Bloat contributes to this

    As Flash / Acrobat / iTunes / whatever version increment they get bigger and bigger and slower and slower - so even if security flaws are present there's a disincentive to let them upgrade themselves.

  5. Anonymous Coward
    Thumb Down

    Yep, I clicked.... failed to install.


  6. J 3
    IT Angle

    @use the right language

    ...and Joe A. Public fell asleep around the 4th word of the third line...

  7. Jae_Allyn

    Flash installer won't completely update

    They shouldn't be so quick to blame users for this. Think Adobe set me up for this problem. Still have the vulnerability and am supposedly updated to the latest version. No matter how many times I've updated Flash, it has never been able to get rid of a vulnerable Flash10b.ocx file. It and FlashUtil10b.exe were somehow installed as read-only during a Flash upgrade earlier this year. Uninstall doesn't delete them. I've never been able to change the attribute, even using some tricks that MS technet and other 'experts' out there claim should work. Always get 'access denied' when I try. All this on an otherwise pretty solid WinXP SP3 machine where I've always been the user and have always logged in as admin. (There have never been any other users.) So far, the only solution that Adobe, MS and other tech sites speak of as a 'can't fail' is mess with the registry. And I'm about ready to try that as a last resort, but will only do so after I've had time to build an adequate 'safety net' before delving into such a potentially risky activity. What has me so ticked is the fact that every time I've tried to uninstall / reinstall Flash (just did so again a few minutes ago), it never tells me that it was unable to delete and upgrade the vulnerable file. If my Kaspersky Internet Security didn't tell me differently, Adobe's updates would lead me to believe that I'm safe. For now I use Flashblock and only enable Flash where I think / hope I'm safe.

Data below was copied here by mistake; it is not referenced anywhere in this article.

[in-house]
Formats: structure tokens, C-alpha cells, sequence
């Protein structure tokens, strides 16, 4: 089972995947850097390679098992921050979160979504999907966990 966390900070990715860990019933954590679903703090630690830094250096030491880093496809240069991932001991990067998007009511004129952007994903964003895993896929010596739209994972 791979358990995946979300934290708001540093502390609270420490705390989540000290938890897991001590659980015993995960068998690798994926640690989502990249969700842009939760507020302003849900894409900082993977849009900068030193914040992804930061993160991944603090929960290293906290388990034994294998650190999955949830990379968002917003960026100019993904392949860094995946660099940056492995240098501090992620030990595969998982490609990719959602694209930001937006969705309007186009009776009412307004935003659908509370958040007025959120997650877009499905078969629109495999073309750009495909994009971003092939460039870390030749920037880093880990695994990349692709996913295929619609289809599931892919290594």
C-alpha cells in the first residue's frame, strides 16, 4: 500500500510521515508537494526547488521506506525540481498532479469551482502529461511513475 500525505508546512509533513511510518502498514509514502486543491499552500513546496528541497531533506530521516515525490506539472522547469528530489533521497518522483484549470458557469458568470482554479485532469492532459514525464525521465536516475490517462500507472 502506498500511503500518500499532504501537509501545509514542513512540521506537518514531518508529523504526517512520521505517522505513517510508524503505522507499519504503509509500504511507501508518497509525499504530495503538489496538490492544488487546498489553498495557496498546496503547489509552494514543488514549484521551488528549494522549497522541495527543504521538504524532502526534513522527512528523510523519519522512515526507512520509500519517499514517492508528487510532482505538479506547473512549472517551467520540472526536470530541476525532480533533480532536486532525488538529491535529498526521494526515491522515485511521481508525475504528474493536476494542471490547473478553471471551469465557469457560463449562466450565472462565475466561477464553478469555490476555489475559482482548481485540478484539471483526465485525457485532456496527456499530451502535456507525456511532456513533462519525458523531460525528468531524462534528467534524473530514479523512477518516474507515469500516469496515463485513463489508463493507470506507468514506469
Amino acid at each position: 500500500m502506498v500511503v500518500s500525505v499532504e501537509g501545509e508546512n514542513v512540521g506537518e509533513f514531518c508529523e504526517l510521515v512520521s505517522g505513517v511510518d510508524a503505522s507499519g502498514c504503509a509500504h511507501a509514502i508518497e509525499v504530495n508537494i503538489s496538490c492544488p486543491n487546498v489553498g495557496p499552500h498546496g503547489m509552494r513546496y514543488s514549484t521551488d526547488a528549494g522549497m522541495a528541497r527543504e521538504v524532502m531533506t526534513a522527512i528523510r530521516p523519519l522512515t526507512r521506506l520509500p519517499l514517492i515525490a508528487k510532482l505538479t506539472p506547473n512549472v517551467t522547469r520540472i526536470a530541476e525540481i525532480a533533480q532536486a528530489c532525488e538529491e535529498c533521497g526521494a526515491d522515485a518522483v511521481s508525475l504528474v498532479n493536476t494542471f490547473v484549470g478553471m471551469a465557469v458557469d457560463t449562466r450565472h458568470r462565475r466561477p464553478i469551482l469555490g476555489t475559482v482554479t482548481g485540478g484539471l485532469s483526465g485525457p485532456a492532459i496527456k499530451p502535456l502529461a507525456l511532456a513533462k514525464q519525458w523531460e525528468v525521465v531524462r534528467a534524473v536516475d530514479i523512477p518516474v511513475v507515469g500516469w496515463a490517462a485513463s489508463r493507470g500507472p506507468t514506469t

8. Anonymous Coward
    Thumb Down

    Flash10 is crap

    I would never update to Flash10 again. Flash 10 is a piece of crap. After upgrading to 10 (I have 1G ram and a 2.4G cpu), a lot of web site can't play video properly as before. The videos hang at some point at 100% cpu load. What a crap. Yes It support 3d effect but it is of no use to me. I want my video back.

  9. Jean-Luc

    re. Bloat contributes to this